Thursday, December 2, 2010

Modesty VS Morals….The Hidden Battle

The various aspects pertaining to the issue of medical modesty can be daunting. While investigating the black and white of it one can trip over an array of gray stumbling blocks. So much so that advocates prefer to keep the subject within one hue, and simply color it “Modesty”. While that is an excellent stand with which to advocate the general subject, many people/patients/clients find that it does not truly express their views. The word ‘modesty’ may not fully convey their needs and struggles for acceptance or understanding regarding respectful care. For them, it really is a moral choice. These decisions need not be faith-based, but are still fully and ethically who and what people choose to be. Or, perhaps these convictions are based on religious edicts, and people have spent their lives protecting that “eternal” path from being carelessly shattered.
Here lies the dilemma of ‘medical modesty’. Have we condensed the modesty issue to such a degree that the significant messages of moral convictions are not being heard? If we insist that modesty be the issue’s main thrust, are caregivers given the opportunity to see the passionate side of morality and damages caused by disregarding it?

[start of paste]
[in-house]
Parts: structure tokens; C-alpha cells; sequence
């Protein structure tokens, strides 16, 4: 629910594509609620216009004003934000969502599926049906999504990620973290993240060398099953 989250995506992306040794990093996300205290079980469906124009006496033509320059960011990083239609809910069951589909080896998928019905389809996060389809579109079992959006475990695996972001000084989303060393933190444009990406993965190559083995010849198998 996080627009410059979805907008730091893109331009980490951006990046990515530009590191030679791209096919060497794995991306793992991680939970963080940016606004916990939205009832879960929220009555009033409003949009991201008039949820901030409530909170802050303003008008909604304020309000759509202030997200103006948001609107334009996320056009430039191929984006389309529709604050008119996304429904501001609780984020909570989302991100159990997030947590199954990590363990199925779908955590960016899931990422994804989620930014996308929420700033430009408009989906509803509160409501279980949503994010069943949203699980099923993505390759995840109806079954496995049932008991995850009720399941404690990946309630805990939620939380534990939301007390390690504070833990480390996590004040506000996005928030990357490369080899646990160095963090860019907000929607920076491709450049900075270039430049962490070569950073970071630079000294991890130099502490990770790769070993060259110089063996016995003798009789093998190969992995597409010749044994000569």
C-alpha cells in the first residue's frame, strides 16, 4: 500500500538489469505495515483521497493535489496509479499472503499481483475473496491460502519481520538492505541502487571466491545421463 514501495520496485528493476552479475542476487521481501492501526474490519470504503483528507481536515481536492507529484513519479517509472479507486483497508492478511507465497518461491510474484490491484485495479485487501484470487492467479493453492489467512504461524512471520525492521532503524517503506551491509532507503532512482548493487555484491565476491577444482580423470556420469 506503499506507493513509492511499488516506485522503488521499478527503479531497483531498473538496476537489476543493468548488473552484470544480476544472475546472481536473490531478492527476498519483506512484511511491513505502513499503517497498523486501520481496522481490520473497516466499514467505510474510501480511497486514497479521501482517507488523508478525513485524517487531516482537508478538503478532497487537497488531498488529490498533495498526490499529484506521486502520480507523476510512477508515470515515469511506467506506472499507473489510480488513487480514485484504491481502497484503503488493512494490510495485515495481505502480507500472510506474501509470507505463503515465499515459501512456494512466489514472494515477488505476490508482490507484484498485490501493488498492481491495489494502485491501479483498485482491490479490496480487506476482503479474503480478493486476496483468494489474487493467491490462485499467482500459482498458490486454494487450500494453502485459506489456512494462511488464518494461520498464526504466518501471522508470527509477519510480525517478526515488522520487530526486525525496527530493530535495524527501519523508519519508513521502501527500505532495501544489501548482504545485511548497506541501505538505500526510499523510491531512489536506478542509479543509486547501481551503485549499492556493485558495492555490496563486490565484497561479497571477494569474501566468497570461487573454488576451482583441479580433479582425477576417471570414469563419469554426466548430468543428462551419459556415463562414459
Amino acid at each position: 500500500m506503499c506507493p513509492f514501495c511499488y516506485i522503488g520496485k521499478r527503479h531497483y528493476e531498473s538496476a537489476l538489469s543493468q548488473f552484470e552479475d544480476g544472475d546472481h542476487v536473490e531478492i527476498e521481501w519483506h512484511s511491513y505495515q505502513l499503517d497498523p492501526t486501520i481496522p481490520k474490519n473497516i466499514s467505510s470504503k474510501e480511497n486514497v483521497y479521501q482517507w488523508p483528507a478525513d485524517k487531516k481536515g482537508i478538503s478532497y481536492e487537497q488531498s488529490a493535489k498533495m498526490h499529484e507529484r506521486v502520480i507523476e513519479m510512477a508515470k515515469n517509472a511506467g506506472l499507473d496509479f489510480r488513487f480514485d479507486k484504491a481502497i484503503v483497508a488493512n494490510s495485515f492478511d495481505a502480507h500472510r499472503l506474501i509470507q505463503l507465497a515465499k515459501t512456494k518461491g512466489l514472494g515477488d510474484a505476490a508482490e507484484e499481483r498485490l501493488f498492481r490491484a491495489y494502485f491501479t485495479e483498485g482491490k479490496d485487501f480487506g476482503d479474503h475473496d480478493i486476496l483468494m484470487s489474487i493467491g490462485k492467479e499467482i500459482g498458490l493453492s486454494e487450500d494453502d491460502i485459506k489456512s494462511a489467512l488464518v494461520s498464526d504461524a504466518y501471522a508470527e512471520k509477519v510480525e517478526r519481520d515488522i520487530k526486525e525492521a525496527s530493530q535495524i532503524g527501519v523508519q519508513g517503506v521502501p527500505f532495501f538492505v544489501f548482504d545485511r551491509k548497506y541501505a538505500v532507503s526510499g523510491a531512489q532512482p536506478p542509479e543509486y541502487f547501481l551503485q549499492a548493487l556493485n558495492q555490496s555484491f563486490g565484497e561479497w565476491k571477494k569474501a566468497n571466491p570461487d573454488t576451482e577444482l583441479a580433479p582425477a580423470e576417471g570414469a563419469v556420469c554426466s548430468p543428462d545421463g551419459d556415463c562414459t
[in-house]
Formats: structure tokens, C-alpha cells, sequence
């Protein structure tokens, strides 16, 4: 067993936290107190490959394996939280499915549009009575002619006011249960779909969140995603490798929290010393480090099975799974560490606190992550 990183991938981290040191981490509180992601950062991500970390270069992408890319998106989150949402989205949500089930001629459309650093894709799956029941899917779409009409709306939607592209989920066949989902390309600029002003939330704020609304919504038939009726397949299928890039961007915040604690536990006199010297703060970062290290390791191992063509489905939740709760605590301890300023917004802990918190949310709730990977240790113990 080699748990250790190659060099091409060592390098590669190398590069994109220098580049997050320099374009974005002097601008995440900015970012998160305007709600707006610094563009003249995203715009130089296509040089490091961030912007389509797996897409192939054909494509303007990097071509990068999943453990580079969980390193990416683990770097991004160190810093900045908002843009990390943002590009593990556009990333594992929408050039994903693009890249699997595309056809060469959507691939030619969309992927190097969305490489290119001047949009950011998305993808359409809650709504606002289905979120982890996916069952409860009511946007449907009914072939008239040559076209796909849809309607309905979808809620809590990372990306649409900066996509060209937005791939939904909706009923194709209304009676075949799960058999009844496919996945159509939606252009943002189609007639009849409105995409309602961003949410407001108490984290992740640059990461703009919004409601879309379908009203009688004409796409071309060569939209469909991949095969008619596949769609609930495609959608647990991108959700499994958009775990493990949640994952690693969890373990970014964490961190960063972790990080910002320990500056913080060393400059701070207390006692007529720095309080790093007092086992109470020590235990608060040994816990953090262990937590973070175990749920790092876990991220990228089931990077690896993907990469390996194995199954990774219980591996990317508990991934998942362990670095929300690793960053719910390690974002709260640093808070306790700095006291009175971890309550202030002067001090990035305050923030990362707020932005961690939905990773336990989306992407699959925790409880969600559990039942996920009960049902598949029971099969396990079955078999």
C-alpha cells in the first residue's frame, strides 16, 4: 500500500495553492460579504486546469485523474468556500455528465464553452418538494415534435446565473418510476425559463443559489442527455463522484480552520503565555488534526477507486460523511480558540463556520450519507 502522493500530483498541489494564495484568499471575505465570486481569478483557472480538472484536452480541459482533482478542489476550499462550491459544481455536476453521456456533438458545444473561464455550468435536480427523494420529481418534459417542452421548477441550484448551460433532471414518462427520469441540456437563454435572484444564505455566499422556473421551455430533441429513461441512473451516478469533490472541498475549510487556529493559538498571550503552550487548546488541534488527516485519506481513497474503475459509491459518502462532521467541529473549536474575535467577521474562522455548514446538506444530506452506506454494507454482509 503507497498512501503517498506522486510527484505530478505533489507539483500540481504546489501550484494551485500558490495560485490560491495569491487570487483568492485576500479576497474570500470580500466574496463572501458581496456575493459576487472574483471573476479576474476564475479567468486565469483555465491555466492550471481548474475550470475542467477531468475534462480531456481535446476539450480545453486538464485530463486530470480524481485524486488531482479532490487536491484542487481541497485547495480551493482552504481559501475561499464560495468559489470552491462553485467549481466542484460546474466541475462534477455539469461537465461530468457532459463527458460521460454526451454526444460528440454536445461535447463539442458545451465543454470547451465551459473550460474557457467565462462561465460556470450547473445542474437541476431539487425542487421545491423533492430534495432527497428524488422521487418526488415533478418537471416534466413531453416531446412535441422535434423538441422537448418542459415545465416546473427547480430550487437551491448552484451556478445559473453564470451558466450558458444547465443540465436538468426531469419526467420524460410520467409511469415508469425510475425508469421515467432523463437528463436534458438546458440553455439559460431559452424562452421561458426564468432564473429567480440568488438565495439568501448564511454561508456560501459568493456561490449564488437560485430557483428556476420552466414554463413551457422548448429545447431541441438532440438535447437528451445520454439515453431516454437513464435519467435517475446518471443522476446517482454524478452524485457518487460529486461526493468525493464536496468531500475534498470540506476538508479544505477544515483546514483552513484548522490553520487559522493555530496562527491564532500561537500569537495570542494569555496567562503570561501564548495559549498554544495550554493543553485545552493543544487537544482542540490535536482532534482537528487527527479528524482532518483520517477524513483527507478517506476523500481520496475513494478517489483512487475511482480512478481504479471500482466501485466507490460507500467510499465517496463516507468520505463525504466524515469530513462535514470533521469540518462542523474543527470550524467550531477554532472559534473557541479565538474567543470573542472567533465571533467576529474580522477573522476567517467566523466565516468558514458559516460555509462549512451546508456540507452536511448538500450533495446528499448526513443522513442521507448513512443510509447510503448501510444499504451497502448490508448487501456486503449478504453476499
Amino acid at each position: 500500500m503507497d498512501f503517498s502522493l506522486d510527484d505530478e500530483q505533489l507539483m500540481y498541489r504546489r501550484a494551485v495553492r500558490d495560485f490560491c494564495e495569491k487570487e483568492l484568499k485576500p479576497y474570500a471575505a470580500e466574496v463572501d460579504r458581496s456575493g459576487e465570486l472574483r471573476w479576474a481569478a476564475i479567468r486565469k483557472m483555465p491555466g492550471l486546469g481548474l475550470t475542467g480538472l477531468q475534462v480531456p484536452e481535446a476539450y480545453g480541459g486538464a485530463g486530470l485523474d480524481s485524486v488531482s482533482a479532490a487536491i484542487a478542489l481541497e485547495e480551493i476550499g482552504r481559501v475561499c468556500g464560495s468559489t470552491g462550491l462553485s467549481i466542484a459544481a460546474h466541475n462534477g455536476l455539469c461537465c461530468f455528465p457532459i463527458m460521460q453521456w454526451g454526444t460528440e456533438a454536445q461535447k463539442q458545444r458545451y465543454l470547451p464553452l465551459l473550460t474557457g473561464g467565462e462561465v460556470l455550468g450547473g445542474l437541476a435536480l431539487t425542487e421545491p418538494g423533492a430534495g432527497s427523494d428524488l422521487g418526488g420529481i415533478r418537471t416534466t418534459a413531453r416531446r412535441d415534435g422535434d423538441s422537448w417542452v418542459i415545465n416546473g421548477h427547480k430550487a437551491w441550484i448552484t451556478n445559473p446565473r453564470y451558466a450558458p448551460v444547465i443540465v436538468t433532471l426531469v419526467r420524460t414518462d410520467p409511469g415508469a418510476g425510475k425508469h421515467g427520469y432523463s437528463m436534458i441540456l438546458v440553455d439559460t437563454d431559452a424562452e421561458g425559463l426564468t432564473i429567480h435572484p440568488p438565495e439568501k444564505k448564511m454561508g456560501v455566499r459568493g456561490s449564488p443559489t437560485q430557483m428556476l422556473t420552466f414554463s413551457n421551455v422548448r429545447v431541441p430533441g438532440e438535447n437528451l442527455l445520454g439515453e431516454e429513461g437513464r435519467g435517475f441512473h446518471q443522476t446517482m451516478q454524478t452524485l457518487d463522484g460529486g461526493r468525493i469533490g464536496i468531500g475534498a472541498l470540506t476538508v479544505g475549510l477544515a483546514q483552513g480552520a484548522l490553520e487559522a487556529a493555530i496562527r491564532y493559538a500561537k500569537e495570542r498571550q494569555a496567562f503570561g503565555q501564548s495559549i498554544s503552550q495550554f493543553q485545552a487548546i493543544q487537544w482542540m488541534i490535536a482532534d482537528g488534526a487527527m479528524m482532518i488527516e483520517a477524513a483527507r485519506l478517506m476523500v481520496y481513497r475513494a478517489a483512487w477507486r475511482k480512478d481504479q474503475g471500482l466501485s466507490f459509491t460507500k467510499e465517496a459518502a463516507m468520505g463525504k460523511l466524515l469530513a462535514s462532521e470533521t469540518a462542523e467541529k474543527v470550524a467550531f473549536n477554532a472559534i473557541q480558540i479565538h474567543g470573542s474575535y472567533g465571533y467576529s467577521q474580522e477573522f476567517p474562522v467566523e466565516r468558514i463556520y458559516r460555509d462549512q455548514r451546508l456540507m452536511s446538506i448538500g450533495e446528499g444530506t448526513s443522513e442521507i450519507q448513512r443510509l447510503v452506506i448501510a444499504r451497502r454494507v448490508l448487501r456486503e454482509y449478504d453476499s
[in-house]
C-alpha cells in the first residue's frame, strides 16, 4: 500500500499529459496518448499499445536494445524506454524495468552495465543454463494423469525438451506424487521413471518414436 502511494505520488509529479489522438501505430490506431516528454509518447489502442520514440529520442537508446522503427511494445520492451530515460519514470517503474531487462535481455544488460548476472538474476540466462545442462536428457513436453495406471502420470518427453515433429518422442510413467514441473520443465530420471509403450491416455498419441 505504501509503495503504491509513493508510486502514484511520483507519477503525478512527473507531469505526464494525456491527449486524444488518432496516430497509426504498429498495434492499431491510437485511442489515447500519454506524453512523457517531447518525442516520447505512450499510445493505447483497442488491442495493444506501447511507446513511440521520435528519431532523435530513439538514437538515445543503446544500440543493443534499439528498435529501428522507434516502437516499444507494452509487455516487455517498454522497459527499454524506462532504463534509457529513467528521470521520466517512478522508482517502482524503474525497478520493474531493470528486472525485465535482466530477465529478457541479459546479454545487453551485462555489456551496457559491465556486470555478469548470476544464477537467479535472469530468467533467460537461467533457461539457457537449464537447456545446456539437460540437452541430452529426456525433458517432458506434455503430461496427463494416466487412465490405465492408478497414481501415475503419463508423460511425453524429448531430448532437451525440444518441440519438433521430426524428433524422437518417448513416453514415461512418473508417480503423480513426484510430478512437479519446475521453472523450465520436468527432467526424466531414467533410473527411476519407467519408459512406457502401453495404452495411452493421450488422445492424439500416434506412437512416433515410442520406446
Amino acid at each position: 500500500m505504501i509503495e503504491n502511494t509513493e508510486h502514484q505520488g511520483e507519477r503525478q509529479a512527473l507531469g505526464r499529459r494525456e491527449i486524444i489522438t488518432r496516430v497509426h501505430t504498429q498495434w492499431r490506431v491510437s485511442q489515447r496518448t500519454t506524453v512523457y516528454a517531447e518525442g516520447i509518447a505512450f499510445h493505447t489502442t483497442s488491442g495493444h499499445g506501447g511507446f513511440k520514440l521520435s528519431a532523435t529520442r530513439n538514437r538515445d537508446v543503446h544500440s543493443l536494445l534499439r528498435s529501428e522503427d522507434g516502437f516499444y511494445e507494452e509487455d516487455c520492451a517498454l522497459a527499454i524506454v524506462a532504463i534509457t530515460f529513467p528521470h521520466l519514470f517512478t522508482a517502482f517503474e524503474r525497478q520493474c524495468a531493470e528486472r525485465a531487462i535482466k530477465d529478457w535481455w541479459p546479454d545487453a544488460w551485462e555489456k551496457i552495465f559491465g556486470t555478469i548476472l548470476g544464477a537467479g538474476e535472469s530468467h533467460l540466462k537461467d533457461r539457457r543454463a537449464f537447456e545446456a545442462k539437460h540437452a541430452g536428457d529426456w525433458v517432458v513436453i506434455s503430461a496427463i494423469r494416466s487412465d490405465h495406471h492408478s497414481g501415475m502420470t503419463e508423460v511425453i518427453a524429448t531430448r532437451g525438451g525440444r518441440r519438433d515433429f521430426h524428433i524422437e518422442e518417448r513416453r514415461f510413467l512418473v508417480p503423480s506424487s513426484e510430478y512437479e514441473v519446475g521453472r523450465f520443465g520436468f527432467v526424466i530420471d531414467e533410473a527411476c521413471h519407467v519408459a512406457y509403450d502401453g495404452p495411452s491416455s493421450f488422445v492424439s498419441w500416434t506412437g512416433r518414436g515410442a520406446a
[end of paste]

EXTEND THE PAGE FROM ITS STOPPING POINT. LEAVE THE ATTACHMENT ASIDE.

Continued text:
The truth is that the medical arena will not respect or defend the decisions of your body the same as you would. Most do not even feel the need to protect your ethical standards unless backed by protocols to avoid legal issues. Instead, they assume the role of psychologist stating that any mental harm while within their walls can be easily discarded. Or perhaps the role of medical pope, absolving you of any actions you deem immoral that they may inflict on you. And marriage councilor, finding any marital damage that stems from their actions to be petty and unwarranted jealousy. Their beliefs become your prison, and this self-serving attitude inflicts damage. So they send broken people home after promising “no harm”, never accepting responsibility for the tornado of emotional or spiritual damage that is now your life.
Caregivers may state that they simply do not have time to consider all of these harms. It certainly seems that if they have time to discount them then they have already found time to consider them. So let’s try to put accountability in their ethics. Let’s let them know the full range of damage that occurs while on their watch. Only when all possibilities are exposed and out of the closet will caregivers ever understand the full ramifications of their actions. Then we can truly and simply color the picture as ‘Modesty’ with full and honest understanding of all the grays.

© Suzy Furno-Maricle 2010